Clinton email leaks show campaign's close cooperation, collusion with media
Two examples from the Wikileaks email dump from the account of Clinton campaign manager John Podesta show the shocking level of cooperation and deference paid by the media to the Clinton campaign.
First, New York Times reporter and CNBC anchor John Harwood sent an email giving the Clinton campaign advice on how to deal with other GOP candidates in the race while gloating about how he provoked Donald Trump at a debate that he moderated.
In a December 2015 email to Podesta, Harwood bragged about his much-criticized debate performance in which he asked Trump “Let’s be honest, is this a comic book version of a presidential campaign?”
Harwood titled the email “I imagine…” and continued the sentence in the body of the email, writing, “…that Obama feels some (sad) vindication at this demonstration of his years-long point about the opposition party veering off the rails.”
“I certainly am feeling that way with respect to how I questioned Trump at our debate,” Harwood continued.
In May of 2015, early on in the Republican primary process, Harwood sent Podesta an email telling him to “watch out” for Dr. Ben Carson.”
The subject line of that email read, “Watch out.” “Ben Carson could give you real trouble in a general,” Harwood warned.
Harwood added to the email three news clips on Carson from a recent interview Harwood had conducted with him.
Earlier WikiLeaks releases showed Harwood lavishing praise on Hillary Clinton in emails to Clinton campaign staffers.
Why is Harwood still employed? If he really wants to work for the Clinton campaign, he can drop the pretense of being a responsible journalist and go full-on Hillary-lover. A shocking display of partisanship by Harwood.
Also, a reporter for the New York Times gave the Clinton campaign veto power over quotes that were to appear in a fluff profile piece.
Hillary Clinton spent time in summer 2015 with The New York Times reporter Mark Leibovich and made a crack about 2008 Republican presidential candidate Sarah Palin.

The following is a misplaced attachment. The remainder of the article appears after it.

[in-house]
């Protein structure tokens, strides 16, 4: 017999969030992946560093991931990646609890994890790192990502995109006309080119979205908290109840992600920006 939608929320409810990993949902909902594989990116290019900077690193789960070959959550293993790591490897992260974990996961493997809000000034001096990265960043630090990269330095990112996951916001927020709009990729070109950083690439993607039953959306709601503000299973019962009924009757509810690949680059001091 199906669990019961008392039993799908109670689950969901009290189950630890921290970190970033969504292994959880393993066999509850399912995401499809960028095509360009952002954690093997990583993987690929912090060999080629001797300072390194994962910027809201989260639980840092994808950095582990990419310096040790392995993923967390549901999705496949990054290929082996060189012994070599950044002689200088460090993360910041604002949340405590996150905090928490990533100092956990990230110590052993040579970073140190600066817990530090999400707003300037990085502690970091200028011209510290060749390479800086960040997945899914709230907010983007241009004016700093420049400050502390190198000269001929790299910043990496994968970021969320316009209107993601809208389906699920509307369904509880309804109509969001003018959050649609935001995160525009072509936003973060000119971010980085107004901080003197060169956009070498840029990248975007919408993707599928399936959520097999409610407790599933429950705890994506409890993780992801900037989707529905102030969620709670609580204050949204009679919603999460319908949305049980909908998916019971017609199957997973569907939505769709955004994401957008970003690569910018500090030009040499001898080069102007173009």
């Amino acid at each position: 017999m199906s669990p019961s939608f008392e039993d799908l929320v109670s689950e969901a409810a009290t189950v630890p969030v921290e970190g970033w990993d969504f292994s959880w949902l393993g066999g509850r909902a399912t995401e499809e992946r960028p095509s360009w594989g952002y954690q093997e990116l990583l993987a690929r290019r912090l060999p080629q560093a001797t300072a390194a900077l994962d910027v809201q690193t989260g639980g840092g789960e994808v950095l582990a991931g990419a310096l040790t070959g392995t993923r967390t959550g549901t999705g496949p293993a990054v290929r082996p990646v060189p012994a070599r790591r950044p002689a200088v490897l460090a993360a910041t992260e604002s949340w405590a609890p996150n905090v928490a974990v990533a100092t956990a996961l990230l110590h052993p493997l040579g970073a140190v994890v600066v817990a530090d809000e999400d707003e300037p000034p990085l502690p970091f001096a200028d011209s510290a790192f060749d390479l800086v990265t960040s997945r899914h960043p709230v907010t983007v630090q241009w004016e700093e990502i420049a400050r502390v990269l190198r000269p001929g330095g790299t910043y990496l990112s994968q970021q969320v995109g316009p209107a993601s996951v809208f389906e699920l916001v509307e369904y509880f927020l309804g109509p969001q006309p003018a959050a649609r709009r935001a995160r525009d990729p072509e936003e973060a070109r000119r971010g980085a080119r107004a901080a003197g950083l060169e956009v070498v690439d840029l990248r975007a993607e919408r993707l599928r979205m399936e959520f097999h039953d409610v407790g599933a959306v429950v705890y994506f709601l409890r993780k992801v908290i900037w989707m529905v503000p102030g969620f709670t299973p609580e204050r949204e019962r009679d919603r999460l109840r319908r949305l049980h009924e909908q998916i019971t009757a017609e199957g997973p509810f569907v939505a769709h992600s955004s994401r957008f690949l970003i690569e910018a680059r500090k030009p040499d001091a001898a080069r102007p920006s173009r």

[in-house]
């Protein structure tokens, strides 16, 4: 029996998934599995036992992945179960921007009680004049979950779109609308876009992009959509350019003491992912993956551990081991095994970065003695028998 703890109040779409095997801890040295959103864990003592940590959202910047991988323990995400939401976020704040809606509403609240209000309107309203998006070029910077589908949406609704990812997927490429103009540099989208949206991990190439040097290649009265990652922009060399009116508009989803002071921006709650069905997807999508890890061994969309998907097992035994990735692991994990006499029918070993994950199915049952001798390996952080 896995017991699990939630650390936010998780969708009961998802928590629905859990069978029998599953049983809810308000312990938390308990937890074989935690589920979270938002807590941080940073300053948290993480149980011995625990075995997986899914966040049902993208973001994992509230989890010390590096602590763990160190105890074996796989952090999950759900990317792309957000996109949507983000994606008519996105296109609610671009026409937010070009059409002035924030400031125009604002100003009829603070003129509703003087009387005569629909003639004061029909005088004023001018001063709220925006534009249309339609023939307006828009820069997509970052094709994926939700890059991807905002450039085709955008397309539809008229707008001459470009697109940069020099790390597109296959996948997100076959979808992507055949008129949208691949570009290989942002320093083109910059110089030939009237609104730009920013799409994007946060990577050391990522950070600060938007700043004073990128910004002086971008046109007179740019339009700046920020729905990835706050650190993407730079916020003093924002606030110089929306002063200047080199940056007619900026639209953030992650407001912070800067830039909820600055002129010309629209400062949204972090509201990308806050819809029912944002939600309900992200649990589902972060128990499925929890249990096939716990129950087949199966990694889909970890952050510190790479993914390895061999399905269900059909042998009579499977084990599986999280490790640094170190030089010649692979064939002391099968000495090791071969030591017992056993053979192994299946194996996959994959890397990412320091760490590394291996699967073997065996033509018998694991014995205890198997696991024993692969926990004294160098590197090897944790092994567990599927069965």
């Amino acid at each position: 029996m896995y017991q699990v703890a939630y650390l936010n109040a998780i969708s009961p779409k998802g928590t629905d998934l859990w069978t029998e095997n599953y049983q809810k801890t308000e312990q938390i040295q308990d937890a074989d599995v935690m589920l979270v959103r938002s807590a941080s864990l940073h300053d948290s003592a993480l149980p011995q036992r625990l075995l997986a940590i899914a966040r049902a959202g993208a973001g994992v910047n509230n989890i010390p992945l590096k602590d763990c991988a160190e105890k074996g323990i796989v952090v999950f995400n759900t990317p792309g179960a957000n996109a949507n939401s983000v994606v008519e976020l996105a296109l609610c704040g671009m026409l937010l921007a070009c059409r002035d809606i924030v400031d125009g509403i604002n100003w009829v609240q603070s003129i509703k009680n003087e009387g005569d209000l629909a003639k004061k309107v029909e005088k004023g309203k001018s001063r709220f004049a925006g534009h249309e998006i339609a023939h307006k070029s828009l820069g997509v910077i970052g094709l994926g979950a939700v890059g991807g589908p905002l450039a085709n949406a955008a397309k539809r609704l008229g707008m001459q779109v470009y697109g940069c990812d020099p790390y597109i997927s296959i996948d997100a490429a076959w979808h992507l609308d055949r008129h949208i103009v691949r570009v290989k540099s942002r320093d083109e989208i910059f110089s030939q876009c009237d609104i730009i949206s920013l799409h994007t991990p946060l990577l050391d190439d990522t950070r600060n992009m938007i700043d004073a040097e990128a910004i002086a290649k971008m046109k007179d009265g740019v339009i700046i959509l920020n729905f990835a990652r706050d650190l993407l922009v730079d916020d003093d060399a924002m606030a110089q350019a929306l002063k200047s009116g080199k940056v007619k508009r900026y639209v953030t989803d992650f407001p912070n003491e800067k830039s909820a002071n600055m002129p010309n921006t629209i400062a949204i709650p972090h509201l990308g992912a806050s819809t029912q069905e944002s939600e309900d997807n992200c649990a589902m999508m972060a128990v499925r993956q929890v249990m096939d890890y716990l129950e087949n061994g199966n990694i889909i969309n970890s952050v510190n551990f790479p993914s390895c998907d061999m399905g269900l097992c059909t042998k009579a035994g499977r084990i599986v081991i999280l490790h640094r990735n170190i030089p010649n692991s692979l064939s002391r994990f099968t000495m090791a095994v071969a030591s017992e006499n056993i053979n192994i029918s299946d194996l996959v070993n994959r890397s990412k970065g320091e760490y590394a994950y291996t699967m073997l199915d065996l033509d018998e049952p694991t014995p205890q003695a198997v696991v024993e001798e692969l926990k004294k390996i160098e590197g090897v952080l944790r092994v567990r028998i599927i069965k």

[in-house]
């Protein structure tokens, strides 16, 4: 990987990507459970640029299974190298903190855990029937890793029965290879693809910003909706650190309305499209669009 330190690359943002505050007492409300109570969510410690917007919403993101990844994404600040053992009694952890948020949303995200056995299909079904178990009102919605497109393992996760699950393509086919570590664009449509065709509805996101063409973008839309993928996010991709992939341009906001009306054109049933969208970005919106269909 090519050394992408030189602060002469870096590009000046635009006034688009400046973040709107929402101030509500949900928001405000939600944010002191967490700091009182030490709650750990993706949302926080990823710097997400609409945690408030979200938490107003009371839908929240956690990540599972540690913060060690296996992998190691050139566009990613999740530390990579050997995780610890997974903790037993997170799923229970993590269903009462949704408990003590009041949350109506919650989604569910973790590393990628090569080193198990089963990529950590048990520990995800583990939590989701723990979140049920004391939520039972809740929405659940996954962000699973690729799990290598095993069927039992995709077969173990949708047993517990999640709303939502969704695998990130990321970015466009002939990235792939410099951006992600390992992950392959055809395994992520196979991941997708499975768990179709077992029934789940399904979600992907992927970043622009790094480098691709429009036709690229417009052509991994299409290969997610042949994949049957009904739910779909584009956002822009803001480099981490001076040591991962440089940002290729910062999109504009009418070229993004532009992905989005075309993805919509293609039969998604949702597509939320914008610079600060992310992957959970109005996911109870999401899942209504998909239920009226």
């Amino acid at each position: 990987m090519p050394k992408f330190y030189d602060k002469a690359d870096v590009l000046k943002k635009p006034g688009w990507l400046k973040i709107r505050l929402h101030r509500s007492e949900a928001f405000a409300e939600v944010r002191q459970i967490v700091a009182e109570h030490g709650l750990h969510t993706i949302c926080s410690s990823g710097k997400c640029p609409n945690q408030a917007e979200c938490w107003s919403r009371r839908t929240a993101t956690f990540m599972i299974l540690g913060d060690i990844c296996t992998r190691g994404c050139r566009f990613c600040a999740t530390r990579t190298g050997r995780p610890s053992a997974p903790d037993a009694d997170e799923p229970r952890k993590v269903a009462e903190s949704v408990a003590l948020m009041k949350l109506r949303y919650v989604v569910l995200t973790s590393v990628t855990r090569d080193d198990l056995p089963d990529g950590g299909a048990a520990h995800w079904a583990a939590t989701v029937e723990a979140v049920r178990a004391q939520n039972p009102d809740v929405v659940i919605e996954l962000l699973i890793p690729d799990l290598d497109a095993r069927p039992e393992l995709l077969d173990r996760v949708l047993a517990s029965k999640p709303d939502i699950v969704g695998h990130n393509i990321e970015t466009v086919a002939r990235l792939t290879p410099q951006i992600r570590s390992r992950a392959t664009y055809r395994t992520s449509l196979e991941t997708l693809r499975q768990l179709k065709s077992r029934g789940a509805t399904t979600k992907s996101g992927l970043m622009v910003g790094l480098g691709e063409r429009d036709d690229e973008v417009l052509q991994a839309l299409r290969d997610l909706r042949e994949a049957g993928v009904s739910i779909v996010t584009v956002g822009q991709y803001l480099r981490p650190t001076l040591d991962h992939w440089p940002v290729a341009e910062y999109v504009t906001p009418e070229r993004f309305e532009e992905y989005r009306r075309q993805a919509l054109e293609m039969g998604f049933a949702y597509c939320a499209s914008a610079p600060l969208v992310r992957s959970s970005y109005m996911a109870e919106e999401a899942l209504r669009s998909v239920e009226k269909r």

But the remark didn’t make it into the long profile. Leibovich agreed to give the Clinton campaign veto power over the statements she made.
The revelation comes in Part III of a massive email release from WikiLeaks.
Leibovich evidently gave the campaign the ability to ax quotes as part of a deal for access.
Danielle Rhoades Ha, vice president of communications for the Times, defended the arrangement. “We were transparent with our readers and disclosed the arrangement in the story,” she wrote in an email.
In the 42nd paragraph of the 54-paragraph story, Leibochich explained the deal: “In early July, after much back and forth with the campaign and reluctance on my part, I decided to take the campaign up on its offer of an off-the-record conversation with Clinton. I figured I would use the opportunity at Bretton Woods to ask Clinton directly for an interview or at least to let me do part of our conversation on the record. She chose the latter.”
But the disclosure did not exactly specify Clinton and her team would be allowed to determine, retroactively, which parts of the conversation were on or off the record.
Leibovich emailed campaign Communications Director Jennifer Palmieri on July 7, 2015, to try to lobby for a batch of quotes.
"These exchanges were pretty interesting ... would love the option to use," he wrote.
The Palin shot came during a discussion between Clinton and Leibovich in which the Democratic candidate for president discussed having eaten moose stew in Alaska. "So that's why I always got a big kick out of Sarah Palin with all of her, 'We're cooking up some moose stew here,'" she said.
But Palmieri told Lebovich that Clinton did not want the Palin quote to appear, and it did not. Instead, the passage in a story titled "Re-Re-Re-Reintroducing Hillary Clinton," read: "She had seen a few in her day, she told me. 'I've eaten moose, too,' she said. 'I've had moose stew.'"
The Clinton camp also objected to using a quote in which the candidate said that "gay rights has moved much faster than women's rights or civil rights, which is an interesting phenomenon somebody in the future will unpack."
Needless to say, it's a huge advantage when a candidate gets to write her own profile piece in a major media outlet like the Times.
The Times should be charging the Clinton campaign ad space for all the fawning attention and support they give them while Harwood should be paid for his advice. They're not even pretending to be objective anymore and the FEC should investigate the Times and other outlets for making in kind donations to the Clinton presidential campaign.
More on the newest emails here.